There were many and varied reasons behind the election of Donald Trump as president, but certainly one argument, heard time and again, contributed to his appeal: that the federal government was such a mess that the solution was to run it "like a business" and that the way to accomplish that was to elect a successful corporate executive. Now that the presidential transition is upon us, many of the people being selected or mentioned as cabinet appointees have stronger ties to the private sector than the public sector.
Trump is not the first politician, by any means, to benefit from this this claim. Numerous successful state and local candidates have made similar cases during their runs for office. Illinois Gov. Bruce Rauner's argument in his successful gubernatorial campaign centered around his business success. Three decades before that, fast-food magnate John Y. Brown successfully argued that he should be elected governor of Kentucky so that he could run the state like he had run Kentucky Fried Chicken.
This is not a 21st-century -- or even a 20th-century -- phenomenon. In a classic 1887 article, Woodrow Wilson, then a professor at Princeton University, maintained that there was a "science of administration" -- arguing, in effect, that there were principles of management that transcended the context in which they were applied. "The field of administration is a field of business," wrote Wilson. "It is removed from the hurry and strife of politics."
Later observers and scholars of public administration thoroughly discredited this notion. The pithiest statement on the topic came from Wallace Sayre of Columbia University, who argued in 1958 that "public and private management [were] fundamentally alike in all unimportant respects." In 1979, Graham Allison, then dean of the Kennedy School of Government at Harvard, used Sayre's comment as a launching point from which to examine similarities and differences. He noted that both private firms and governments must set objectives, develop plans to achieve those objectives, hire people and direct them toward the achievement of objectives, and manage external environments. But he observed that the way in which these things occur is often fundamentally different from one sector to another.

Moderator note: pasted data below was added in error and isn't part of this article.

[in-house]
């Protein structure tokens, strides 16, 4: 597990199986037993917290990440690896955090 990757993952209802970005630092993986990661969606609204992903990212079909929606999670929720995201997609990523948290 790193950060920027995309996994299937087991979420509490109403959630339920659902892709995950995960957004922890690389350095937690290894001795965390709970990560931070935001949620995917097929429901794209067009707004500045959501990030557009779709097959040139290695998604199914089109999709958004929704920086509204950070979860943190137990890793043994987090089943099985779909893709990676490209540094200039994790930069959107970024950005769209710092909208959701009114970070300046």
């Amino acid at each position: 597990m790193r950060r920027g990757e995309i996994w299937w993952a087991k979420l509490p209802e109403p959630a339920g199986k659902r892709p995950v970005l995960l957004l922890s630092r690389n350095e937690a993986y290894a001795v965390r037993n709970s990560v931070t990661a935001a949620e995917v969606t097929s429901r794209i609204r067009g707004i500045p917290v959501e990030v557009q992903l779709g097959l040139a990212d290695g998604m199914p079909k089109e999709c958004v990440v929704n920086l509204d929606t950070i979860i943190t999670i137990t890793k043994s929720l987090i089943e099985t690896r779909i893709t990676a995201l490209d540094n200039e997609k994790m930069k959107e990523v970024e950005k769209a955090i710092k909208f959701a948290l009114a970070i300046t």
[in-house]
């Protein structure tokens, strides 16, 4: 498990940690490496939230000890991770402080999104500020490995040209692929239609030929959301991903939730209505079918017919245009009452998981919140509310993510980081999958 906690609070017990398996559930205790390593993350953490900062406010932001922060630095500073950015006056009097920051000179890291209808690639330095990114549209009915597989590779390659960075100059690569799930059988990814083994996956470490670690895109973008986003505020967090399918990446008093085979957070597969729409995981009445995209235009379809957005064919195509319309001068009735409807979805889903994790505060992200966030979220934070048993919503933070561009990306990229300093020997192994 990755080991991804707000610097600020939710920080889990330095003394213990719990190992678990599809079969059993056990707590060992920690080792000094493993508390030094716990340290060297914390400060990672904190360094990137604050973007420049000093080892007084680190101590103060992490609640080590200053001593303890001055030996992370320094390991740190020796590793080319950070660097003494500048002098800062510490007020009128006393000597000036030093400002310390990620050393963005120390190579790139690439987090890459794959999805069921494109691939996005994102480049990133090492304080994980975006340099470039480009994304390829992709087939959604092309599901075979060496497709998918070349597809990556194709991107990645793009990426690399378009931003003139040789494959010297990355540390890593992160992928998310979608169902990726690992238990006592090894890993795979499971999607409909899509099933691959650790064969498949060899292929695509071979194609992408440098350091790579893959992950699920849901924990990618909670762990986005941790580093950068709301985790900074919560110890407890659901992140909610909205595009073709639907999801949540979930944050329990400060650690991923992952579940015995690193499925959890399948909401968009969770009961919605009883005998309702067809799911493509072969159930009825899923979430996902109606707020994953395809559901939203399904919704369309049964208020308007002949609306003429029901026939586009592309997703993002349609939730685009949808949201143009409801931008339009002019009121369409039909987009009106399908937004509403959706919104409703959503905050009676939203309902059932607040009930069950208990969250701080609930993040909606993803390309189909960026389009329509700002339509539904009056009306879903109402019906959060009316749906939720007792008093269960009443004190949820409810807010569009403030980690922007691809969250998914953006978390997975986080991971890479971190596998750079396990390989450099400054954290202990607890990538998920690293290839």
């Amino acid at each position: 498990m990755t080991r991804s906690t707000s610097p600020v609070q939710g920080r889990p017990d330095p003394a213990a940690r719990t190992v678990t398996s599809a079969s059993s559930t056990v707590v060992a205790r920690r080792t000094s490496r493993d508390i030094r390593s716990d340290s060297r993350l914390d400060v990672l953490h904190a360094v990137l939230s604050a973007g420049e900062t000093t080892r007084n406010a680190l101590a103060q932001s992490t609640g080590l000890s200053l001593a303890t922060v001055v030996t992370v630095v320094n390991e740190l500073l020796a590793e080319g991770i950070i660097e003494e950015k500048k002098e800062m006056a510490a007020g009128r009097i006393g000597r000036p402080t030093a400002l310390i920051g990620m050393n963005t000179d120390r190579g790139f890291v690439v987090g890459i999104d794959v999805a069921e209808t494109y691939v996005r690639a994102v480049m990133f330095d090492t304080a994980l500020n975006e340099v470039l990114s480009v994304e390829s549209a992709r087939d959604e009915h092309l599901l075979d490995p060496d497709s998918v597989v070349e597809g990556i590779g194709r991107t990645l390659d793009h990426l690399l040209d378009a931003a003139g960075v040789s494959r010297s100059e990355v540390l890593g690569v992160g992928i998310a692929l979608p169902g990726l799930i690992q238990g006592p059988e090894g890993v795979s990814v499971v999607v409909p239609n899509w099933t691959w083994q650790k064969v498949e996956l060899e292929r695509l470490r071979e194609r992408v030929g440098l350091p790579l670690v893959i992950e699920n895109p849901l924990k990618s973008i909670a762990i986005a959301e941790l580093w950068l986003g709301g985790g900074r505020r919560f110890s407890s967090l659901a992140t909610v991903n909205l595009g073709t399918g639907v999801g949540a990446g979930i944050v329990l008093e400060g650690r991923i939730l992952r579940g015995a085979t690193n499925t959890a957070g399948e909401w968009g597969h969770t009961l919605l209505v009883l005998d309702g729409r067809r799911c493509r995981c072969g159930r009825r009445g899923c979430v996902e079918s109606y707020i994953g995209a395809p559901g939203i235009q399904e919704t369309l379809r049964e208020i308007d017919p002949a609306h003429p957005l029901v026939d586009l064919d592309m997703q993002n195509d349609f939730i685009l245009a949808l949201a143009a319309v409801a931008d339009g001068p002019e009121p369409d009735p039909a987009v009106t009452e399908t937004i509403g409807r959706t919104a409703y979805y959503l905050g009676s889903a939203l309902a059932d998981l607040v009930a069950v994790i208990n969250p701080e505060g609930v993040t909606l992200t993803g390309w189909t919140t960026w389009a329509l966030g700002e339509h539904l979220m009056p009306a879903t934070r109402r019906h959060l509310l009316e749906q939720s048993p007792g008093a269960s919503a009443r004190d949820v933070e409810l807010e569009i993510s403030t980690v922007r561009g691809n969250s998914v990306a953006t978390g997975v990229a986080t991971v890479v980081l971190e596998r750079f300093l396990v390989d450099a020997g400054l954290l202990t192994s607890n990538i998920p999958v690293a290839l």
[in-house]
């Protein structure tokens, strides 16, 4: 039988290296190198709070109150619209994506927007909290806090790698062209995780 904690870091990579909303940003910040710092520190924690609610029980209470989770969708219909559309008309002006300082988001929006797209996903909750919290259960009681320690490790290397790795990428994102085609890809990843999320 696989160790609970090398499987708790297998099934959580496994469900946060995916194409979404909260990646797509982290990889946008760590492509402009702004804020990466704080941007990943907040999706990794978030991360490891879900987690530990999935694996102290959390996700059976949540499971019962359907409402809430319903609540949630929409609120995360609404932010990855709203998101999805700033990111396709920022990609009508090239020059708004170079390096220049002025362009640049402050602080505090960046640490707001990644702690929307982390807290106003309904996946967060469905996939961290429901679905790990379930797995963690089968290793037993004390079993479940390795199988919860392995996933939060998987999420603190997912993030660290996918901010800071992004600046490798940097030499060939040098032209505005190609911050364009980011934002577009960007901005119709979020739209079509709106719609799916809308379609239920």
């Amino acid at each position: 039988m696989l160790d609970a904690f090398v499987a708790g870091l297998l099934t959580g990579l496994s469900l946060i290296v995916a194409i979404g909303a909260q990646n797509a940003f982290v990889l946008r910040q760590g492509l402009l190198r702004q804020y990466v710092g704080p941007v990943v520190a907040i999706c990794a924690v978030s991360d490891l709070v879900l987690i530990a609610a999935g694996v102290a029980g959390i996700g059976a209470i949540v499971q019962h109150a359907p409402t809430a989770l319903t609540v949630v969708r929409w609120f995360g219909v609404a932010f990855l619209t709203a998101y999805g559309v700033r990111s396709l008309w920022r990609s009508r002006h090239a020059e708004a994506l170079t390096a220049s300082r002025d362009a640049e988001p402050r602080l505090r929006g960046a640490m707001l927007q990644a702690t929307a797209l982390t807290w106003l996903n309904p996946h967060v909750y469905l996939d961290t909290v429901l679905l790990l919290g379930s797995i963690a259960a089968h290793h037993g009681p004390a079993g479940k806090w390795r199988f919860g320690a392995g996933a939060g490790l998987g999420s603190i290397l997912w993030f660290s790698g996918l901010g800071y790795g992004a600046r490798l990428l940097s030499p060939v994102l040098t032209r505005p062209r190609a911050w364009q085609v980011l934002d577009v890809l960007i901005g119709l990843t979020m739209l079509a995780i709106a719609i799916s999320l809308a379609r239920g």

Allison cited several examples of officials who went from high-level business careers to high-level government service and judged "public management different from private management -- and harder!" We could add to his list former Goldman Sachs executive and Clinton treasury secretary Robert Rubin, who observed that, compared to government, "the range of issues that you confront on Wall Street is really very narrow."
Some consensus has developed among scholars about the fundamental ways that running a government is different from running a business. Here are a few:
• Government is about this thing called the "public interest." There is no such animal in the private sector. Private firms care about their stakeholders and customers; they do not generally care about people who do not invest in their businesses or buy things from them. Thus, accountability is by necessity much broader in government; it is much more difficult to ignore particular groups or people.
• Private-sector performance is measured by profitability, while performance measurement in government needs to focus on the achievement of outcomes.
• Compromise is fundamental to success in the public sector. No one owns a controlling share of the government. When Gov. Rauner and the state legislature refused to negotiate, it resulted in Illinois operating without a budget for a full year. The notion of a separation of powers can be anathema to effective private management. It is central to the design of government, at least in the United States.
• Government must constantly confront competing values. The most efficient solution may disadvantage certain groups or trample on individual or constitutional rights. In the private sector, efficiency is value number one; in government, it is just one of many values.
• Government has a shorter time horizon. In government, the long term may describe the period between now and the next election. Thus there is a strong incentive to show relatively immediate impact.
• Government actions take place in public, with much scrutiny from the press and the public. There is no equivalent of C-SPAN showing how decisions are made in the corporate boardroom. Corporate leaders do not find it necessary to explain their every decision to reporters.
This partial list is intended simply to remind all of us that a government, particularly a large one such as a state or a big city or county, is an extremely complex enterprise to manage, much more so than any company. It remains to be seen, of course, how successful President-elect Trump and his appointees will be. To the extent that they are successful, however, it will not be because of their business experience but in spite of it.